The Works of Archimedes.
Archimedes and Sir Thomas Heath (translator). Mineola, NY: Dover, 2002.
Contains all known mathematical and scientific works of Archimedes. For adults.
Archimedes and the Door to Science.
Bendick, Jeanne and Laura M. Berquist. Warsaw, ND: Bethlehem Books, 1997.
Describes Archimedes' life and his contributions to physics, astronomy, and math. For young adults.
Bradshaw, Gillian. New York, NY: Tom Doherty Associates, 2000.
Explores the life of Archimedes through an historical novel. For adults.
Dijksterhuis, E. J. Princeton, New Jersey: Princeton Univ. Press, 1987.
Shows how Archimedes developed his ideas through the use of geometry. For adults.
Lafferty, Peter. New York, NY: Bookwright, 1991.
Examines the life, discoveries, and contributions of the ancient Greek mathematician. For young adults.
Archimedes: What Did He Do Besides Cry Eureka?
Stein, Sherman. Washington, DC: The Mathematical Association of America, 1999.
Describes Archimedes' methods for determining center of gravity, floating bodies, the spiral, the sphere, pi, and more. For young adults and adults.
Dime: ¿Cómo flotan los barcos?
Willis, Shirley. New York, NY: Franklin Watts, 1999.
Provides simple experiments that explore floating and sinking and Archimedes' principle of buoyancy. (Spanish) For children.
WGBH Boston Video, 2004.
Examines Archimedes' life, his work, and the science involved in the restoration of the Palimpsest. For young adults and adults.
Provides articles, interviews, interactive activities, and resources related to the "Infinite Secrets" program. For all ages.
Archimedes and the Computation of Pi
Demonstrates how Archimedes calculated the value for pi by inscribing and circumscribing regular polygons around a circle. For young adults and adults.
Archimedes Home Page
Includes information on Archimedes' life and work as well as pictures and animations of his inventions. For all ages.
Archimedes' Palimpsest at the Walters Art Gallery
Serves as the official site of information regarding the Palimpsest. For all ages.
Archimedes of Syracuse
Provides a biography of Archimedes, mostly told in the words of Plutarch, a historian who lived in Greece in about A.D. 100. For young adults and adults.
Archimedes of Syracuse: The Father of Buoyancy
Tells the story of how Archimedes used buoyancy to determine whether King Hiero's crown was pure gold. For all ages.
Math and Mathematicians
The Joy of Pi.
Blatner, David. New York, NY: Walker, 1997.
Explores pi and those fascinated with it—from the ancient Egyptians to the modern—day Chudnovsky brothers, who have calculated pi to billions of digits with a homemade supercomputer. For young adults and adults.
Journey Through Genius: Great Theorems of Mathematics.
Dunham, William. New York, NY: Wiley, 1990.
Investigates 17 landmark mathematical theorems, which span 2,300 years and represent the work of 10 mathematicians. For adults.
Ehlert, Lois. New York, NY: Lippincott, 1990.
Introduces geometry with a barnyard full of animals made of colorful shapes. For children.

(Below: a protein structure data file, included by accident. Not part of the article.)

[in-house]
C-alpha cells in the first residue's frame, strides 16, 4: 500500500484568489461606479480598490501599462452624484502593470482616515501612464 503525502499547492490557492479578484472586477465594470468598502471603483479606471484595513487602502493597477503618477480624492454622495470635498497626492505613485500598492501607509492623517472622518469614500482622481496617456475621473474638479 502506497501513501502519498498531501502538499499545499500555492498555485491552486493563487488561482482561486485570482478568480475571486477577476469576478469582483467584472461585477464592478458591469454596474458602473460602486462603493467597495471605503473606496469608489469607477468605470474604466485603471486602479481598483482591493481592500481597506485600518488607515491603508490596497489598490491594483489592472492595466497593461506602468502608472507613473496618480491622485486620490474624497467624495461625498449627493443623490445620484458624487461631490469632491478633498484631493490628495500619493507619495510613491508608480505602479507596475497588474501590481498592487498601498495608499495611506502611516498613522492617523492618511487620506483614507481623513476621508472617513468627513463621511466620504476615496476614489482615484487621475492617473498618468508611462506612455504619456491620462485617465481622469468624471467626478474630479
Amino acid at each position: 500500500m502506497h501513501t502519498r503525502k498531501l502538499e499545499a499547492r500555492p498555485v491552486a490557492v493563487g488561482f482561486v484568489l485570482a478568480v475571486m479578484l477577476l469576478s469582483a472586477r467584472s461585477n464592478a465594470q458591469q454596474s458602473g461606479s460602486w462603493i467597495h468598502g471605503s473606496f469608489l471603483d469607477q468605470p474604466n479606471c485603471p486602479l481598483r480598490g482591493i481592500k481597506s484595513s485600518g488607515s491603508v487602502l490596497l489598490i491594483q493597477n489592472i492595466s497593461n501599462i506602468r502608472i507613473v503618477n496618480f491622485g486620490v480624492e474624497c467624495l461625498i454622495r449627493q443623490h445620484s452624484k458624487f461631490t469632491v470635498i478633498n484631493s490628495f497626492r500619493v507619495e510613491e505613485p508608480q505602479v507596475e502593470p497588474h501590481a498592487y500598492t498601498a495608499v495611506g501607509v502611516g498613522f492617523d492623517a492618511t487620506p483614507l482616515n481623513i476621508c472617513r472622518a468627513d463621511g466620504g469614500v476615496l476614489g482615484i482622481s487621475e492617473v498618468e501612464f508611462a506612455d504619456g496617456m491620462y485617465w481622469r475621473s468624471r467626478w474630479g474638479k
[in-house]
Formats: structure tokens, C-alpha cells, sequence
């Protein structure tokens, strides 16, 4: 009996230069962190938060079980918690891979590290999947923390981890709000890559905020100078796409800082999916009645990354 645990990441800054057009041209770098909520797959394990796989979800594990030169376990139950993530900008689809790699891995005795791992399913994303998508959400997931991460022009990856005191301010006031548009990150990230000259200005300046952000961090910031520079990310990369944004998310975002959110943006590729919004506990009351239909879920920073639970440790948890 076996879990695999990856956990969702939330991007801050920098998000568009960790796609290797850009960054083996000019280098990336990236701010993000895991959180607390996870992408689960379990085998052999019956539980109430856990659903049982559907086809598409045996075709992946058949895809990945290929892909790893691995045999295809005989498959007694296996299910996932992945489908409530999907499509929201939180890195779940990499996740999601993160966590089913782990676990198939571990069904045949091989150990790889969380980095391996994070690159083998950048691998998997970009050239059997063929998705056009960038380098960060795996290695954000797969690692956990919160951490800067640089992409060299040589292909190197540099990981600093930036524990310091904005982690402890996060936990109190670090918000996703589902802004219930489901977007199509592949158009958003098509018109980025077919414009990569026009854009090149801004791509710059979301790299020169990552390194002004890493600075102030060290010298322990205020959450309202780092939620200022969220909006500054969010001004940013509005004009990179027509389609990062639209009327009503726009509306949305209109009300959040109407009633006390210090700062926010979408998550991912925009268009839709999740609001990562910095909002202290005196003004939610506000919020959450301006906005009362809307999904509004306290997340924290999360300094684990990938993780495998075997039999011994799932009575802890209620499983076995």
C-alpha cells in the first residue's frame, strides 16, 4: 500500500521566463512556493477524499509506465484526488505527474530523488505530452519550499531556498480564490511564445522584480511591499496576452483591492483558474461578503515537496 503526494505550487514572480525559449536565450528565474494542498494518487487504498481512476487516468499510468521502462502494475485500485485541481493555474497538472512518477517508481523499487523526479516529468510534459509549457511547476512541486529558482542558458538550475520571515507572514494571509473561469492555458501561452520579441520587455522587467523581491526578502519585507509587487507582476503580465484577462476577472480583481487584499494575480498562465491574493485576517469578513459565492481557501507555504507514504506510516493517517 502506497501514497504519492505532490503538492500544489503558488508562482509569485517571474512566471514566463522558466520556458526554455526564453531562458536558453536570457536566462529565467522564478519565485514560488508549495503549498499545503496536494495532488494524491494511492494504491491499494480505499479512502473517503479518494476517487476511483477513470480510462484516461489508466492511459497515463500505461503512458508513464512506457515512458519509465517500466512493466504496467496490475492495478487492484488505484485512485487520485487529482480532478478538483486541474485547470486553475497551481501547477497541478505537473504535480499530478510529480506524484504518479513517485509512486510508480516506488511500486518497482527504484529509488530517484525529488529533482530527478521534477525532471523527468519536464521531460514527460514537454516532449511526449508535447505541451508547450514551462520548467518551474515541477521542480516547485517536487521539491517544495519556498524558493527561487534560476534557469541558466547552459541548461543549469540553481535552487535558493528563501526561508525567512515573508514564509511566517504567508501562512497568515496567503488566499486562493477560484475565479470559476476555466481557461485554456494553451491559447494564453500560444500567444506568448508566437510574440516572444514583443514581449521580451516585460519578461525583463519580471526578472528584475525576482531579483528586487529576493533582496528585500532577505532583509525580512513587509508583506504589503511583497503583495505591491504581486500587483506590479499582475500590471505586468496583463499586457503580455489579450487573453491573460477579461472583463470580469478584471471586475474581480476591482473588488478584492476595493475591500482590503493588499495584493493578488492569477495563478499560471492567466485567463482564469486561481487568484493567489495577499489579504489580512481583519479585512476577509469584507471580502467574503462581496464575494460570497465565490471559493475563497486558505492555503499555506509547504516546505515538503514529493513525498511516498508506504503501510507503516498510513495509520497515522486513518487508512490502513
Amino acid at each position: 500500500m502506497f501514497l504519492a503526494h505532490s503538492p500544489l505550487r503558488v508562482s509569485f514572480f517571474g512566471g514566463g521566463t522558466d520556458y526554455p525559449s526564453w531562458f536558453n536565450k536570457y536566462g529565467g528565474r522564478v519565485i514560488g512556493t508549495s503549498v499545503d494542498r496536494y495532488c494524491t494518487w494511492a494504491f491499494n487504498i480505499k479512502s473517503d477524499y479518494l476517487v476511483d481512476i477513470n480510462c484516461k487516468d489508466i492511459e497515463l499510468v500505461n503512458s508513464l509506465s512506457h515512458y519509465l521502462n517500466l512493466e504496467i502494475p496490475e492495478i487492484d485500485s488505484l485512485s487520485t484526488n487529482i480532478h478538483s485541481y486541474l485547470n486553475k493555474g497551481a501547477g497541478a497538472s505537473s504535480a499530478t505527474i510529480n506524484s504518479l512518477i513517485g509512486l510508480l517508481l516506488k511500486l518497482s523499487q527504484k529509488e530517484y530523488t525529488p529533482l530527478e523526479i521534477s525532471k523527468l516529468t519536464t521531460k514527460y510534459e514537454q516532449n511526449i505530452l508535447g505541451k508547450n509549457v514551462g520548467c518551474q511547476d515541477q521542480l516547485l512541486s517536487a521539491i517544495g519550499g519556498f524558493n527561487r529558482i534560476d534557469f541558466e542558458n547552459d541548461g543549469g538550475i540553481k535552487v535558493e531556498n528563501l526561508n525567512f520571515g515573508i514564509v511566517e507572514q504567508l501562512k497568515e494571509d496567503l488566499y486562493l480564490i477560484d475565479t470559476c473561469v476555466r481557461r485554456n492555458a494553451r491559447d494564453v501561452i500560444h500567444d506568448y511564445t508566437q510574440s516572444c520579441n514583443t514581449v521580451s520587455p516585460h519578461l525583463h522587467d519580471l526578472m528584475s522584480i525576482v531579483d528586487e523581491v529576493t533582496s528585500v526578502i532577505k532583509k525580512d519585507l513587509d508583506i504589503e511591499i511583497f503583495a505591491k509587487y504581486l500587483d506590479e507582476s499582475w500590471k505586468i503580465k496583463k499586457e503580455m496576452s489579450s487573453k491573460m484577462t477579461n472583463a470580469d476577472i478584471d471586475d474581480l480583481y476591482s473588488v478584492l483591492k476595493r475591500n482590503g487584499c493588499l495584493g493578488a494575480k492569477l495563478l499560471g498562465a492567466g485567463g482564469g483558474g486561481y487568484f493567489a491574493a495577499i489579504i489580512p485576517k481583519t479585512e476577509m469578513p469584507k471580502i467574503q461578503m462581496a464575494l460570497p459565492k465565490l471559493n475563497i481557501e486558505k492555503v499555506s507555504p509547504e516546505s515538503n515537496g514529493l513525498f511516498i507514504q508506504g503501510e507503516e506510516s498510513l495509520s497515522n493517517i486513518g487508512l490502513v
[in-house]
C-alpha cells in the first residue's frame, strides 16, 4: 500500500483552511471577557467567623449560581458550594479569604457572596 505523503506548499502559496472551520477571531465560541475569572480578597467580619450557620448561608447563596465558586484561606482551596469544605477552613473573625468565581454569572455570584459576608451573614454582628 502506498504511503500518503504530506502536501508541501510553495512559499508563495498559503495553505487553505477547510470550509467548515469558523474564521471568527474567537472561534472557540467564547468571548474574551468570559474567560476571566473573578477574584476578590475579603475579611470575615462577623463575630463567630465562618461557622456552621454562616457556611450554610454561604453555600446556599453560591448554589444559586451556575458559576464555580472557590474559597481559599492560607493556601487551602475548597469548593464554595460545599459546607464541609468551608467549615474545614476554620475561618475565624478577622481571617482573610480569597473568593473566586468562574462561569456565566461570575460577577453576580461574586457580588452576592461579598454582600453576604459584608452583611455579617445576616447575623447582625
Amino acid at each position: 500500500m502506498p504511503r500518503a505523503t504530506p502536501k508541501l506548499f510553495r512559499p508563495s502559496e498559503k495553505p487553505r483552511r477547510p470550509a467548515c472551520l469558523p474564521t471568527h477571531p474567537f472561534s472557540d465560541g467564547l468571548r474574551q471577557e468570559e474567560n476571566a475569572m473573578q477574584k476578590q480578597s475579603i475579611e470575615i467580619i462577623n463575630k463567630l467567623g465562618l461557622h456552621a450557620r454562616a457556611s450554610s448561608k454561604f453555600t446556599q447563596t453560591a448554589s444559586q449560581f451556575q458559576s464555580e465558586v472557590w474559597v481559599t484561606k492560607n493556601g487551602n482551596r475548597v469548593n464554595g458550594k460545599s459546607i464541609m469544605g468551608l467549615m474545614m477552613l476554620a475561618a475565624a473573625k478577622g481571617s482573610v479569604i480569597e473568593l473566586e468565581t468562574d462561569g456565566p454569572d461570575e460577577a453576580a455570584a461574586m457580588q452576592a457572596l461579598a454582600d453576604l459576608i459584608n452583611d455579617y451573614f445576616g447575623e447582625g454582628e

The Number Devil: A Mathematical Adventure.
Enzensberger, Hans Magnus. New York, NY: Henry Holt, 1998.
Tells the story of 12-year-old Robert, a boy who hates math until he gets a visit from the Number Devil. For young adults.
The Crest of the Peacock.
Joseph, George Gheverghese. Princeton, NJ: Princeton University Press, 2000.
Provides a tour of non-European math developments, including the influence of the Egyptians and Babylonians on the Greeks and the math of India and China. For adults.
Barron's Math Wizardry for Kids.
Kenda, Margaret, and Phyllis S. Williams. Hauppauge, NY: Barron's Educational Series, 1995.
Includes more than 200 math puzzles, games, designs, and projects. For children.
Captain Invincible and the Space Shapes.
Murphy, Stuart. New York, NY: HarperCollins, 2001.
Follows Captain Invincible, who encounters three-dimensional shapes while piloting his spaceship through the skies. For children.
A Beautiful Mind.
Nasar, Sylvia. New York, NY: Simon and Schuster, 2001.
Tells the story of John Nash, a man who spent a lifetime battling schizophrenia and who won the Nobel Prize for his contribution to the field of game theory. For adults.
G Is for Googol: A Math Alphabet Book.
Schwartz, David M. Berkeley, CA: Tricycle Press, 1998.
Explores geometry, number series, and math history through each letter of the alphabet. For young adults.
A to Z of Women in Science and Math.
Yount, Lisa. New York, NY: Facts on File, 1999.
Profiles more than 150 women from antiquity to the present who have made contributions in science and math. For young adults.
Famous Problems in the History of Mathematics
Explores the history and culture surrounding certain famous math problems and their solutions, including the Bridges of Königsburg, the value of pi, and several famous paradoxes. For young adults and adults.
The MacTutor History of Mathematics Archive
Includes numerous biographies of notable mathematicians. Can be searched by name, location, time period, or subject. For young adults and adults.
Mathematicians of the African Diaspora